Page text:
TREASURIES-Bonds slip on profit-taking before Friday's payrolls data

* Profit-taking, consolidation before U.S. payrolls report Friday

* Spain's bond auctions draw demand, damping safe-haven demand

* Muted reaction to small climb in weekly jobless claims

* Mid-September FOMC meeting minutes due this afternoon

(Updates comment, prices) By Ellen Freilich

NEW YORK, Oct 4 (Reuters) - U.S. Treasuries prices slipped on Thursday on profit-taking as traders played defense in case Friday's U.S. employment report shows better than expected September job growth.

"Some accounts believe the payrolls data will be better than the consensus forecast," said Tom di Galoma, managing director at Navigate Advisors LLC.

He noted a report from consultants Challenger, Gray & Christmas showing planned job cuts announced for the month of September at a 15-year low.

"There is decent profit taking on the Challenger survey which is pointing to a better than consensus non-farm payroll figure tomorrow," he said.

Though yields on Spanish debt have recently risen, Spain found buyers for its debt at auction, which also damped demand for safe-haven assets like U.S. government debt.

The benchmark U.S. 10-year note was down 10/32, its yield rising to 1.65 percent, in the middle of its recent range.

"Spain played a part and there also have been some corporate rate locks and, to a small extent, a concession starting to be built in ahead of next week's supply," said Justin Lederer, Treasury strategist at Cantor, Fitzgerald in New York.

The Treasury will auction three-year notes, 10-year notes, and 30-year bonds next week.

"Flows feel pretty light and we are back to the weekly lows in what has been a very, very tight trading range," Lederer said. "Most people are waiting, rightfully so, for tomorrow; clearly the non-farm payrolls data will be the most important data going forward, given the focus of Fed policy."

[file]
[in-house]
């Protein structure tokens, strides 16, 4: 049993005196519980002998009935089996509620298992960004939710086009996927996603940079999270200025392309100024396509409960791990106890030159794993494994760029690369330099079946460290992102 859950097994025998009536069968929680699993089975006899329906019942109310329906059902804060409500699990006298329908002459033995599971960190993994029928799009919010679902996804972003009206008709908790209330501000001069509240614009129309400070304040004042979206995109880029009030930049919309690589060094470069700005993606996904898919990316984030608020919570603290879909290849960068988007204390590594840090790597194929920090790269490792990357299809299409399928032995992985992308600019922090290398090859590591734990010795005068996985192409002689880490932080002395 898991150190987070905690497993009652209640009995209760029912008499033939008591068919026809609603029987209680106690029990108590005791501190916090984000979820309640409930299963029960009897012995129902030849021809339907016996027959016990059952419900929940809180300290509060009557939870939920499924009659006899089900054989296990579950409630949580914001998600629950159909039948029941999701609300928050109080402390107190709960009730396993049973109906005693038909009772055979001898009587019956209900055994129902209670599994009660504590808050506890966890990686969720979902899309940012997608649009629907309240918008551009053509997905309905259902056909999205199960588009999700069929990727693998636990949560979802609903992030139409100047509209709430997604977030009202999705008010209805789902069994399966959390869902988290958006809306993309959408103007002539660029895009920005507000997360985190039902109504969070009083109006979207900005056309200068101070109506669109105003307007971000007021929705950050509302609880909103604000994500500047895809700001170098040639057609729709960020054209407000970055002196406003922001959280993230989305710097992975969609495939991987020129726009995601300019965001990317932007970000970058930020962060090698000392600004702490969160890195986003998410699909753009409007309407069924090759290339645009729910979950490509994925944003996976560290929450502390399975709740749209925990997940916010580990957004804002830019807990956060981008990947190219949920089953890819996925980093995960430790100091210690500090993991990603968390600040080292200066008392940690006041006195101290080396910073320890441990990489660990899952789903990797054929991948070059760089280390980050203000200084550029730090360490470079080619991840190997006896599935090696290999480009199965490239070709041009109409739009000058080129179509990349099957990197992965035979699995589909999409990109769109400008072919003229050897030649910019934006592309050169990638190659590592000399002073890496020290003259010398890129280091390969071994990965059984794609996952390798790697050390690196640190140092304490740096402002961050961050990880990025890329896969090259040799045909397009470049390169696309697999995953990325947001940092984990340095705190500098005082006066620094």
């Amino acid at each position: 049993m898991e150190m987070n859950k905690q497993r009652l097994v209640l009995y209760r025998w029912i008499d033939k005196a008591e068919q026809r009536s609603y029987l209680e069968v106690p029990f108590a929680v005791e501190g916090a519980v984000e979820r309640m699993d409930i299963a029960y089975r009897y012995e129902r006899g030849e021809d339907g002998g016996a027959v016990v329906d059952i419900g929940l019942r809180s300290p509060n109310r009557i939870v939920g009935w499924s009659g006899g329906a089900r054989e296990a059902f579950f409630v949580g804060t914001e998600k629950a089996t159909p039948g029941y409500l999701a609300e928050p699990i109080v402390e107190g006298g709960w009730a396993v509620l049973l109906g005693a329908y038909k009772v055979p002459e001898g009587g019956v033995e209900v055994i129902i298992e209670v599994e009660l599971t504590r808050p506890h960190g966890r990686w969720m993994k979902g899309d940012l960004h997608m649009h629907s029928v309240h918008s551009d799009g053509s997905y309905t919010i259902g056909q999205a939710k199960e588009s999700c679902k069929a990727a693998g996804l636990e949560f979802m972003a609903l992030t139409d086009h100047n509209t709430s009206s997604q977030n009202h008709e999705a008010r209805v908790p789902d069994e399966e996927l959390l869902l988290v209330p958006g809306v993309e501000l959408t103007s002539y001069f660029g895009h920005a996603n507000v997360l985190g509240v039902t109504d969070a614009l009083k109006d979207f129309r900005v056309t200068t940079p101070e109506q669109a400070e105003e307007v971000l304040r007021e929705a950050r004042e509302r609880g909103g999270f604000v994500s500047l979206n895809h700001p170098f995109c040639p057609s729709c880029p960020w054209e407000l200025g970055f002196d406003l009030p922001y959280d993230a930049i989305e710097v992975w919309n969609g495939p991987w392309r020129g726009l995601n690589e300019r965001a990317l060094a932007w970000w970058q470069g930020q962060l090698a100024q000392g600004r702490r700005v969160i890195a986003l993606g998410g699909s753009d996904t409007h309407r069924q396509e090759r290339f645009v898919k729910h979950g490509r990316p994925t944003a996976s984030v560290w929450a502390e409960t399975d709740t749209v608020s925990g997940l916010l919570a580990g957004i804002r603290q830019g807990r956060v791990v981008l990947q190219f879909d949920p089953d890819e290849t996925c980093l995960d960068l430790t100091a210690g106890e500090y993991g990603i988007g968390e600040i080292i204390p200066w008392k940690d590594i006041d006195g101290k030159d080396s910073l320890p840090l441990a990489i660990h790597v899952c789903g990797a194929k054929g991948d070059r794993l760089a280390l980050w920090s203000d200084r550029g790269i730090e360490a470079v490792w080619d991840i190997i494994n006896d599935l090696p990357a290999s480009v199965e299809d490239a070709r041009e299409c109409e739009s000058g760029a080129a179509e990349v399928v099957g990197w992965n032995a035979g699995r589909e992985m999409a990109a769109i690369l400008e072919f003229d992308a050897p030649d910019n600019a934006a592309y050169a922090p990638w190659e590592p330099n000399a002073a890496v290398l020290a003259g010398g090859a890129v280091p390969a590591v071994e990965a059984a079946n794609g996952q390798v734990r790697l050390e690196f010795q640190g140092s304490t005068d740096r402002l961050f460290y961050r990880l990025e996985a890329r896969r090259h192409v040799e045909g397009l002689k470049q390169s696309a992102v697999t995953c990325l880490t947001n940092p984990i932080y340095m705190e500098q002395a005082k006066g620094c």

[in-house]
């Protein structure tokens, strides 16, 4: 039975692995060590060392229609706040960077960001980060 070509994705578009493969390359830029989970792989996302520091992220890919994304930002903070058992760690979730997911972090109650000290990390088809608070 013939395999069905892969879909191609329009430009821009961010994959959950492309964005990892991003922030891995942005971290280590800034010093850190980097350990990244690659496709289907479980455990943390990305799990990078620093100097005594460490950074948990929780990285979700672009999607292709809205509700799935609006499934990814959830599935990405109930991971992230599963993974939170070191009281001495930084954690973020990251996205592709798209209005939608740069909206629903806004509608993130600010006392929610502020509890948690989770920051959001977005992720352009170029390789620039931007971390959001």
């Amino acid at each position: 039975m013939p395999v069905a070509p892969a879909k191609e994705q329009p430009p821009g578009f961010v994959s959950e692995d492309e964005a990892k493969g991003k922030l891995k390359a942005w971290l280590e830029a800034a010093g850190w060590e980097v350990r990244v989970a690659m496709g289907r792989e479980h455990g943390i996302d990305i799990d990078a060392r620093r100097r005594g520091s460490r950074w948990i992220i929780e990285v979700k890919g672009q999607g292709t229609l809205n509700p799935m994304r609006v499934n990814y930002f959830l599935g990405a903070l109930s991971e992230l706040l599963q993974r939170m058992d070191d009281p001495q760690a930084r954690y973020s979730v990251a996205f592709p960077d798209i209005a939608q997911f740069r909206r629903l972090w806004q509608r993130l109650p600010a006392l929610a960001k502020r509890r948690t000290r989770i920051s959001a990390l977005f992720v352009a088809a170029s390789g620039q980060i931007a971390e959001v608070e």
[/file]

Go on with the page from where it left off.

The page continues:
The consensus forecast culled from a Reuters poll of l00 respondents is for non-farm payroll growth of 113,000 jobs.

Some traders pointed to the perceived outperformance of Republican presidential nominee Mitt Romney at last night's presidential debate as another reason why yields rose and prices of safe-haven U.S. debt fell.

"A Romney win implies better prospects for the economy and potentially less Fed intervention," said Jefferies & Co money market economist Thomas Simons, referring to the support the U.S. bond market has gotten from the Federal Reserve purchases of Treasuries intended to stimulate lending and economic growth.

Minutes from the Federal Reserve's mid-September policy meeting will be released this afternoon.

(Editing by W Simon)

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((-------------- MARKET SNAPSHOT AT EDT (0952 EDT/1352 GMT) ---------------------

Change vs Current Nyk yield Three-month bills 0.095 (+0.005) 0.096 6-month bills 0.135 ( unch ) 0.137 Two-year note 100-00/32 ( unch ) 0.242 Five-year note 100-01/32 (-02/32) 0.615 10-year note 99-27/32 (-08/32) 1.641 30-year bond 98-01/32 (-19/32) 2.849 ))